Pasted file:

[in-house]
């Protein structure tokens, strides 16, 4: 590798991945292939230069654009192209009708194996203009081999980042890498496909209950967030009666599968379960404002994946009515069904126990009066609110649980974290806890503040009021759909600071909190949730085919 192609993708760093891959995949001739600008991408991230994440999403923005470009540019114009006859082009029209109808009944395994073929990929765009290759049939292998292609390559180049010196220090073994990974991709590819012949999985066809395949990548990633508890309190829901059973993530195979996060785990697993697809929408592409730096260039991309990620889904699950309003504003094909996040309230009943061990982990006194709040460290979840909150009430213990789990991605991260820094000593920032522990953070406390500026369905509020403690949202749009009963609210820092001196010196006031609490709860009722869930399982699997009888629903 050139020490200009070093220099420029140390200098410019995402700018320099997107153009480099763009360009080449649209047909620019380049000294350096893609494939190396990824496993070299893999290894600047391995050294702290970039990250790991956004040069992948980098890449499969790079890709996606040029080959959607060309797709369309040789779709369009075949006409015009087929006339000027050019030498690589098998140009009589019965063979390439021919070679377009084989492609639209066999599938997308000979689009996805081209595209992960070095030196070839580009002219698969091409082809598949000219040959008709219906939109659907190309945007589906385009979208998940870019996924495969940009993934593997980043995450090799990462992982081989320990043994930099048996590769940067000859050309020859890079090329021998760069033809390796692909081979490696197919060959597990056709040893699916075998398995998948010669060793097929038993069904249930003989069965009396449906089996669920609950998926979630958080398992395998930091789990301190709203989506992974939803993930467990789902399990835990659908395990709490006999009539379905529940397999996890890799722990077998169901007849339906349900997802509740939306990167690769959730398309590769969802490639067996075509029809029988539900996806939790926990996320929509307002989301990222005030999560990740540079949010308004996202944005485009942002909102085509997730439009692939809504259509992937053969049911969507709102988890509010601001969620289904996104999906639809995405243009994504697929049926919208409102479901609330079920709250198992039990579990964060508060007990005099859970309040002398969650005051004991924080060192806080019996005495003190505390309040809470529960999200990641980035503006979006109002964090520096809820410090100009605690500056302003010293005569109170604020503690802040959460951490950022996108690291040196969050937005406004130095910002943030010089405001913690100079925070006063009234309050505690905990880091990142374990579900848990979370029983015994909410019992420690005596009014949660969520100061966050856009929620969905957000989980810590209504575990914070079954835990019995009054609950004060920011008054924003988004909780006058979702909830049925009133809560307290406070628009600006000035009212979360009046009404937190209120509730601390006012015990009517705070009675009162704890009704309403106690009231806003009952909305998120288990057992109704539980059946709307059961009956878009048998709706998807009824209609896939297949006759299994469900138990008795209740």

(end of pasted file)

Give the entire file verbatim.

[in-house]
């Protein structure tokens, strides 16, 4: 590798991945292939230069654009192209009708194996203009081999980042890498496909209950967030009666599968379960404002994946009515069904126990009066609110649980974290806890503040009021759909600071909190949730085919 192609993708760093891959995949001739600008991408991230994440999403923005470009540019114009006859082009029209109808009944395994073929990929765009290759049939292998292609390559180049010196220090073994990974991709590819012949999985066809395949990548990633508890309190829901059973993530195979996060785990697993697809929408592409730096260039991309990620889904699950309003504003094909996040309230009943061990982990006194709040460290979840909150009430213990789990991605991260820094000593920032522990953070406390500026369905509020403690949202749009009963609210820092001196010196006031609490709860009722869930399982699997009888629903 050139020490200009070093220099420029140390200098410019995402700018320099997107153009480099763009360009080449649209047909620019380049000294350096893609494939190396990824496993070299893999290894600047391995050294702290970039990250790991956004040069992948980098890449499969790079890709996606040029080959959607060309797709369309040789779709369009075949006409015009087929006339000027050019030498690589098998140009009589019965063979390439021919070679377009084989492609639209066999599938997308000979689009996805081209595209992960070095030196070839580009002219698969091409082809598949000219040959008709219906939109659907190309945007589906385009979208998940870019996924495969940009993934593997980043995450090799990462992982081989320990043994930099048996590769940067000859050309020859890079090329021998760069033809390796692909081979490696197919060959597990056709040893699916075998398995998948010669060793097929038993069904249930003989069965009396449906089996669920609950998926979630958080398992395998930091789990301190709203989506992974939803993930467990789902399990835990659908395990709490006999009539379905529940397999996890890799722990077998169901007849339906349900997802509740939306990167690769959730398309590769969802490639067996075509029809029988539900996806939790926990996320929509307002989301990222005030999560990740540079949010308004996202944005485009942002909102085509997730439009692939809504259509992937053969049911969507709102988890509010601001969620289904996104999906639809995405243009994504697929049926919208409102479901609330079920709250198992039990579990964060508060007990005099859970309040002398969650005051004991924080060192806080019996005495003190505390309040809470529960999200990641980035503006979006109002964090520096809820410090100009605690500056302003010293005569109170604020503690802040959460951490950022996108690291040196969050937005406004130095910002943030010089405001913690100079925070006063009234309050505690905990880091990142374990579900848990979370029983015994909410019992420690005596009014949660969520100061966050856009929620969905957000989980810590209504575990914070079954835990019995009054609950004060920011008054924003988004909780006058979702909830049925009133809560307290406070628009600006000035009212979360009046009404937190209120509730601390006012015990009517705070009675009162704890009704309403106690009231806003009952909305998120288990057992109704539980059946709307059961009956878009048998709706998807009824209609896939297949006759299994469900138990008795209740």